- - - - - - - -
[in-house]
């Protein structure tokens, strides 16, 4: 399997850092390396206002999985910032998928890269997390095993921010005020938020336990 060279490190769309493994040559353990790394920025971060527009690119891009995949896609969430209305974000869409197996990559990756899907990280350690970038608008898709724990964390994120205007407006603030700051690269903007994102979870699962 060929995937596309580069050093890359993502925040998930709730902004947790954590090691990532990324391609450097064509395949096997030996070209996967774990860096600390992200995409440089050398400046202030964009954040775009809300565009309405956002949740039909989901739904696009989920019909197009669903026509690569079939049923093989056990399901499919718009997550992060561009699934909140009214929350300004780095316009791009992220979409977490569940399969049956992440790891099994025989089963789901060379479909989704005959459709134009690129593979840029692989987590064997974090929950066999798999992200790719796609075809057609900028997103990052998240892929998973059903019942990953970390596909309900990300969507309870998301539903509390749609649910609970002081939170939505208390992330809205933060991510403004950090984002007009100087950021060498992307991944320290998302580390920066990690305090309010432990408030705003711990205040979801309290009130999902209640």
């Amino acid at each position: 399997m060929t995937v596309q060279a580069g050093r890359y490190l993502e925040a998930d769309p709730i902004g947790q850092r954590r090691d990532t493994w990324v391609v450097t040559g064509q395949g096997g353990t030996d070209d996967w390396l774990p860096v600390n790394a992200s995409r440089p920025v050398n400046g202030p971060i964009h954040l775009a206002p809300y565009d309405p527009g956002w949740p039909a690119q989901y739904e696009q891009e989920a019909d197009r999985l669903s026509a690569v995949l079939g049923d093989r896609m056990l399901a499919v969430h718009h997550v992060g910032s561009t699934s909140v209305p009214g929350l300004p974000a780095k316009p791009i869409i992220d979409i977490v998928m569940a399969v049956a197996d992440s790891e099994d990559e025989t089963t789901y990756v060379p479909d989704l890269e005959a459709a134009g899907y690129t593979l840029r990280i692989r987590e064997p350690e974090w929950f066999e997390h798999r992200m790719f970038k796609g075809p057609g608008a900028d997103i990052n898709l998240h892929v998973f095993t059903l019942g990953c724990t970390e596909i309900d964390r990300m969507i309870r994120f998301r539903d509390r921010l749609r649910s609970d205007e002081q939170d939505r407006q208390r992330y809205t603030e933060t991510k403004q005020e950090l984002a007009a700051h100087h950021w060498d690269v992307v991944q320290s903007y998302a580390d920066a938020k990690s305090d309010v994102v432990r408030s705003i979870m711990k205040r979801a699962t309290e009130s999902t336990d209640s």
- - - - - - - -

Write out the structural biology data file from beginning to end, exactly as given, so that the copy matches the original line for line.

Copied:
[in-house]
């Protein structure tokens, strides 16, 4: 399997850092390396206002999985910032998928890269997390095993921010005020938020336990 060279490190769309493994040559353990790394920025971060527009690119891009995949896609969430209305974000869409197996990559990756899907990280350690970038608008898709724990964390994120205007407006603030700051690269903007994102979870699962 060929995937596309580069050093890359993502925040998930709730902004947790954590090691990532990324391609450097064509395949096997030996070209996967774990860096600390992200995409440089050398400046202030964009954040775009809300565009309405956002949740039909989901739904696009989920019909197009669903026509690569079939049923093989056990399901499919718009997550992060561009699934909140009214929350300004780095316009791009992220979409977490569940399969049956992440790891099994025989089963789901060379479909989704005959459709134009690129593979840029692989987590064997974090929950066999798999992200790719796609075809057609900028997103990052998240892929998973059903019942990953970390596909309900990300969507309870998301539903509390749609649910609970002081939170939505208390992330809205933060991510403004950090984002007009100087950021060498992307991944320290998302580390920066990690305090309010432990408030705003711990205040979801309290009130999902209640």
């Amino acid at each position: 399997m060929t995937v596309q060279a580069g050093r890359y490190l993502e925040a998930d769309p709730i902004g947790q850092r954590r090691d990532t493994w990324v391609v450097t040559g064509q395949g096997g353990t030996d070209d996967w390396l774990p860096v600390n790394a992200s995409r440089p920025v050398n400046g202030p971060i964009h954040l775009a206002p809300y565009d309405p527009g956002w949740p039909a690119q989901y739904e696009q891009e989920a019909d197009r999985l669903s026509a690569v995949l079939g049923d093989r896609m056990l399901a499919v969430h718009h997550v992060g910032s561009t699934s909140v209305p009214g929350l300004p974000a780095k316009p791009i869409i992220d979409i977490v998928m569940a399969v049956a197996d992440s790891e099994d990559e025989t089963t789901y990756v060379p479909d989704l890269e005959a459709a134009g899907y690129t593979l840029r990280i692989r987590e064997p350690e974090w929950f066999e997390h798999r992200m790719f970038k796609g075809p057609g608008a900028d997103i990052n898709l998240h892929v998973f095993t059903l019942g990953c724990t970390e596909i309900d964390r990300m969507i309870r994120f998301r539903d509390r921010l749609r649910s609970d205007e002081q939170d939505r407006q208390r992330y809205t603030e933060t991510k403004q005020e950090l984002a007009a700051h100087h950021w060498d690269v992307v991944q320290s903007y998302a580390d920066a938020k990690s305090d309010v994102v432990r408030s705003i979870m711990k205040r979801a699962t309290e009130s999902t336990d209640s």